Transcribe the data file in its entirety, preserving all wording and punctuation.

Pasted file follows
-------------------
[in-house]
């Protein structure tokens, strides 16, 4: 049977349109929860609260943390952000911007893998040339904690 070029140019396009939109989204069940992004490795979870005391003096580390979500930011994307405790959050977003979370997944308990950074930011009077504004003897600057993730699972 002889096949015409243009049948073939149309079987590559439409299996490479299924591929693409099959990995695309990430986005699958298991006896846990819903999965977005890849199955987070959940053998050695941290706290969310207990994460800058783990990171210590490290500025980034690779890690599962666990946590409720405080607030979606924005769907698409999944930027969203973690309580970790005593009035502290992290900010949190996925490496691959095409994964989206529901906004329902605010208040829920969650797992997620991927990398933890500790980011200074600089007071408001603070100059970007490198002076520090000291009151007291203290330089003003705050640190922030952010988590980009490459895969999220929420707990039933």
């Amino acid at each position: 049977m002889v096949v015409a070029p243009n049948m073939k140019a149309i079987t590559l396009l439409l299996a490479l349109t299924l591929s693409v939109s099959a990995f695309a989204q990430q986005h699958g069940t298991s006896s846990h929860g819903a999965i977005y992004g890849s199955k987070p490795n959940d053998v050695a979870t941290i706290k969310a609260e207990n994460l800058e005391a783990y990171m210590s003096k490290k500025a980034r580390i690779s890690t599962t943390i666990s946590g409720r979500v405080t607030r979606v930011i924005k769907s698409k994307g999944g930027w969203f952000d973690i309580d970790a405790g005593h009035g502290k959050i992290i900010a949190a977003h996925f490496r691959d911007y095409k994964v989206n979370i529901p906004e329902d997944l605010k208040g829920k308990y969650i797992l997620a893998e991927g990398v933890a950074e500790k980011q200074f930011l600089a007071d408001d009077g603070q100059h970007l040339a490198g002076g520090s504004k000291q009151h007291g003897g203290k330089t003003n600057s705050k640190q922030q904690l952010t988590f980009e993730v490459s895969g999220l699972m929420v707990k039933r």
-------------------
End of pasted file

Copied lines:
[in-house]
């Protein structure tokens, strides 16, 4: 049977349109929860609260943390952000911007893998040339904690 070029140019396009939109989204069940992004490795979870005391003096580390979500930011994307405790959050977003979370997944308990950074930011009077504004003897600057993730699972 002889096949015409243009049948073939149309079987590559439409299996490479299924591929693409099959990995695309990430986005699958298991006896846990819903999965977005890849199955987070959940053998050695941290706290969310207990994460800058783990990171210590490290500025980034690779890690599962666990946590409720405080607030979606924005769907698409999944930027969203973690309580970790005593009035502290992290900010949190996925490496691959095409994964989206529901906004329902605010208040829920969650797992997620991927990398933890500790980011200074600089007071408001603070100059970007490198002076520090000291009151007291203290330089003003705050640190922030952010988590980009490459895969999220929420707990039933």
């Amino acid at each position: 049977m002889v096949v015409a070029p243009n049948m073939k140019a149309i079987t590559l396009l439409l299996a490479l349109t299924l591929s693409v939109s099959a990995f695309a989204q990430q986005h699958g069940t298991s006896s846990h929860g819903a999965i977005y992004g890849s199955k987070p490795n959940d053998v050695a979870t941290i706290k969310a609260e207990n994460l800058e005391a783990y990171m210590s003096k490290k500025a980034r580390i690779s890690t599962t943390i666990s946590g409720r979500v405080t607030r979606v930011i924005k769907s698409k994307g999944g930027w969203f952000d973690i309580d970790a405790g005593h009035g502290k959050i992290i900010a949190a977003h996925f490496r691959d911007y095409k994964v989206n979370i529901p906004e329902d997944l605010k208040g829920k308990y969650i797992l997620a893998e991927g990398v933890a950074e500790k980011q200074f930011l600089a007071d408001d009077g603070q100059h970007l040339a490198g002076g520090s504004k000291q009151h007291g003897g203290k330089t003003n600057s705050k640190q922030q904690l952010t988590f980009e993730v490459s895969g999220l699972m929420v707990k039933r």